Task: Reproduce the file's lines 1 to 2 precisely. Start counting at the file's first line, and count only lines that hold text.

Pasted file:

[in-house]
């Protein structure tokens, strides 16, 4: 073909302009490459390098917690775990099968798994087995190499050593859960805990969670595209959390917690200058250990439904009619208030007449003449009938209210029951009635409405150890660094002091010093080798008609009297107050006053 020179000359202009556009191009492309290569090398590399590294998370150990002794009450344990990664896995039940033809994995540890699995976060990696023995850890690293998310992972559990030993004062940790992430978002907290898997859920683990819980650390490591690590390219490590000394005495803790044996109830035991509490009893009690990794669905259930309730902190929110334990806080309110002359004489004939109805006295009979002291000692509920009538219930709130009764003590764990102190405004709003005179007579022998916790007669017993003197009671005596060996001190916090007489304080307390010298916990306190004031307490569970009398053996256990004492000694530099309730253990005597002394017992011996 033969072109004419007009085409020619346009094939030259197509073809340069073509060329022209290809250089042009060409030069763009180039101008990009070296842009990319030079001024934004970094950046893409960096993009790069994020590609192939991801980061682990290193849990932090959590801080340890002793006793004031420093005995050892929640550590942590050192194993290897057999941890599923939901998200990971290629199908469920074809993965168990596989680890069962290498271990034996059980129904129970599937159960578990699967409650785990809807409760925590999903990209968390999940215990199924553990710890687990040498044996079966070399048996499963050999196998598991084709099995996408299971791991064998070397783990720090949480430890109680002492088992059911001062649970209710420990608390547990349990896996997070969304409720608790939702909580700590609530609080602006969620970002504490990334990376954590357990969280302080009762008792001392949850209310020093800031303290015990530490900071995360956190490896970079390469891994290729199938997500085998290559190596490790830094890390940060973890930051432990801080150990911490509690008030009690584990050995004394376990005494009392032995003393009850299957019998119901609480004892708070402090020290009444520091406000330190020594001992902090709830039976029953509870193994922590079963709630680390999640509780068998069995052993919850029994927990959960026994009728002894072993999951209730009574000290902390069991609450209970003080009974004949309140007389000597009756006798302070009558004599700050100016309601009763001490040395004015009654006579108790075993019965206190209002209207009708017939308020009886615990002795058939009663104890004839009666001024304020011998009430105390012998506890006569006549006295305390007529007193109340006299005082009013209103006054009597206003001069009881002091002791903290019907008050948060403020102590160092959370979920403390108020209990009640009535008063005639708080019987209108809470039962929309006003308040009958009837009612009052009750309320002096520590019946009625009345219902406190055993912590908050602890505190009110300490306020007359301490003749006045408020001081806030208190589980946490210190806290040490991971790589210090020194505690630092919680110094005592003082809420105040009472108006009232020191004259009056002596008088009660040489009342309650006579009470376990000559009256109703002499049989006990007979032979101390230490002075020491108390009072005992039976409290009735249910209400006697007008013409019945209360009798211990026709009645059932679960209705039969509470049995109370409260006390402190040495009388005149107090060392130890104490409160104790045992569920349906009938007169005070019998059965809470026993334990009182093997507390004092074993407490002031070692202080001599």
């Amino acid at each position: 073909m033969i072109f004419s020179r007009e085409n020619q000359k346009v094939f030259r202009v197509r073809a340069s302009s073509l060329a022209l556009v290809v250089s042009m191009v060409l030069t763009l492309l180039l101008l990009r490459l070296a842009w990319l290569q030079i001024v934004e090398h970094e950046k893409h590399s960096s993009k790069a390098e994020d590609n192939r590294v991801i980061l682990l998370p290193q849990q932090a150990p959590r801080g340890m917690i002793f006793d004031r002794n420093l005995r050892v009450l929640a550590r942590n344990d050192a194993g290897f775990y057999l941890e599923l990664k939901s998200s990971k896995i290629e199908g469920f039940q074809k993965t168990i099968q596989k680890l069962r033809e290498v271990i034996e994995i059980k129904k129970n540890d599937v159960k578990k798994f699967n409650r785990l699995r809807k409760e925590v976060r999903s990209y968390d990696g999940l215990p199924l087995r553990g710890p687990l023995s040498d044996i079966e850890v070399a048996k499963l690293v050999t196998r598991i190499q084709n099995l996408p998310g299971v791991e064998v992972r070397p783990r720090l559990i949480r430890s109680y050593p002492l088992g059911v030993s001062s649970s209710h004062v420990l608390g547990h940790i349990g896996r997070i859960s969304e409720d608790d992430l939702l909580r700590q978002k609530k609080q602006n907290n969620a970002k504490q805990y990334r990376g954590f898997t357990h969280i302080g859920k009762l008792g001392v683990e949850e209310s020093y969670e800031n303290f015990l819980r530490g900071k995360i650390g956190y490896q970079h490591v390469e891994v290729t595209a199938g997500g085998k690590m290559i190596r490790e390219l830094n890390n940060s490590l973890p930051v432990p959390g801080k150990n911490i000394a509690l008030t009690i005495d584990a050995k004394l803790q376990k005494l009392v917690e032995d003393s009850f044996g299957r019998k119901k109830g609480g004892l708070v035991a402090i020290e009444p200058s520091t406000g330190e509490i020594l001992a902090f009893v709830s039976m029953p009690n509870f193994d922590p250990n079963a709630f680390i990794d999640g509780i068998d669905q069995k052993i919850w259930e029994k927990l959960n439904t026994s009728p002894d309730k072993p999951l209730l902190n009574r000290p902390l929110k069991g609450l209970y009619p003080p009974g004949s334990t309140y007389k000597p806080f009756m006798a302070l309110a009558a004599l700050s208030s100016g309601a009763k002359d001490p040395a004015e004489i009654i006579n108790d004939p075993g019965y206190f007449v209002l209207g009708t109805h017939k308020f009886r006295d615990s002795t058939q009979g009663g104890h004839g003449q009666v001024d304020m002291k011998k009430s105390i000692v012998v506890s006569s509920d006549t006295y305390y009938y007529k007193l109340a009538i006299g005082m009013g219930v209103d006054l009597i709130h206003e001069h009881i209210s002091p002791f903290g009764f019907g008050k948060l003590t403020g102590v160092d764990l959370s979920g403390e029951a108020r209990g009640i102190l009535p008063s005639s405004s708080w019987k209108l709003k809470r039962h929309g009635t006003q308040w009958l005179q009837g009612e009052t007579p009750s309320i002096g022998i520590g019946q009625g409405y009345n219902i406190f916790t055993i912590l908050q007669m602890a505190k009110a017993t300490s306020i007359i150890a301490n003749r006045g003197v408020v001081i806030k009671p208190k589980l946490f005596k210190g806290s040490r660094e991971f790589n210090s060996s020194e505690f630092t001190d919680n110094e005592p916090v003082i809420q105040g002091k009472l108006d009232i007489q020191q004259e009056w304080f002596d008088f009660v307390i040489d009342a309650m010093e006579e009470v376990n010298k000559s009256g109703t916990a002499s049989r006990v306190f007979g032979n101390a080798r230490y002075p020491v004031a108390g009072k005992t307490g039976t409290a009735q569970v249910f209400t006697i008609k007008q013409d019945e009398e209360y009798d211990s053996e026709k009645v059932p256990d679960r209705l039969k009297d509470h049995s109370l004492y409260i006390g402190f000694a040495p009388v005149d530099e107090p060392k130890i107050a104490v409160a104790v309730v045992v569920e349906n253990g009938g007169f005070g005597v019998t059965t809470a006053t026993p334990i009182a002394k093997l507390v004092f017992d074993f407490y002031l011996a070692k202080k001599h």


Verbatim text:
[in-house]
């Protein structure tokens, strides 16, 4: 073909302009490459390098917690775990099968798994087995190499050593859960805990969670595209959390917690200058250990439904009619208030007449003449009938209210029951009635409405150890660094002091010093080798008609009297107050006053 020179000359202009556009191009492309290569090398590399590294998370150990002794009450344990990664896995039940033809994995540890699995976060990696023995850890690293998310992972559990030993004062940790992430978002907290898997859920683990819980650390490591690590390219490590000394005495803790044996109830035991509490009893009690990794669905259930309730902190929110334990806080309110002359004489004939109805006295009979002291000692509920009538219930709130009764003590764990102190405004709003005179007579022998916790007669017993003197009671005596060996001190916090007489304080307390010298916990306190004031307490569970009398053996256990004492000694530099309730253990005597002394017992011996 033969072109004419007009085409020619346009094939030259197509073809340069073509060329022209290809250089042009060409030069763009180039101008990009070296842009990319030079001024934004970094950046893409960096993009790069994020590609192939991801980061682990290193849990932090959590801080340890002793006793004031420093005995050892929640550590942590050192194993290897057999941890599923939901998200990971290629199908469920074809993965168990596989680890069962290498271990034996059980129904129970599937159960578990699967409650785990809807409760925590999903990209968390999940215990199924553990710890687990040498044996079966070399048996499963050999196998598991084709099995996408299971791991064998070397783990720090949480430890109680002492088992059911001062649970209710420990608390547990349990896996997070969304409720608790939702909580700590609530609080602006969620970002504490990334990376954590357990969280302080009762008792001392949850209310020093800031303290015990530490900071995360956190490896970079390469891994290729199938997500085998290559190596490790830094890390940060973890930051432990801080150990911490509690008030009690584990050995004394376990005494009392032995003393009850299957019998119901609480004892708070402090020290009444520091406000330190020594001992902090709830039976029953509870193994922590079963709630680390999640509780068998069995052993919850029994927990959960026994009728002894072993999951209730009574000290902390069991609450209970003080009974004949309140007389000597009756006798302070009558004599700050100016309601009763001490040395004015009654006579108790075993019965206190209002209207009708017939308020009886615990002795058939009663104890004839009666001024304020011998009430105390012998506890006569006549006295305390007529007193109340006299005082009013209103006054009597206003001069009881002091002791903290019907008050948060403020102590160092959370979920403390108020209990009640009535008063005639708080019987209108809470039962929309006003308040009958009837009612009052009750309320002096520590019946009625009345219902406190055993912590908050602890505190009110300490306020007359301490003749006045408020001081806030208190589980946490210190806290040490991971790589210090020194505690630092919680110094005592003082809420105040009472108006009232020191004259009056002596008088009660040489009342309650006579009470376990000559009256109703002499049989006990007979032979101390230490002075020491108390009072005992039976409290009735249910209400006697007008013409019945209360009798211990026709009645059932679960209705039969509470049995109370409260006390402190040495009388005149107090060392130890104490409160104790045992569920349906009938007169005070019998059965809470026993334990009182093997507390004092074993407490002031070692202080001599």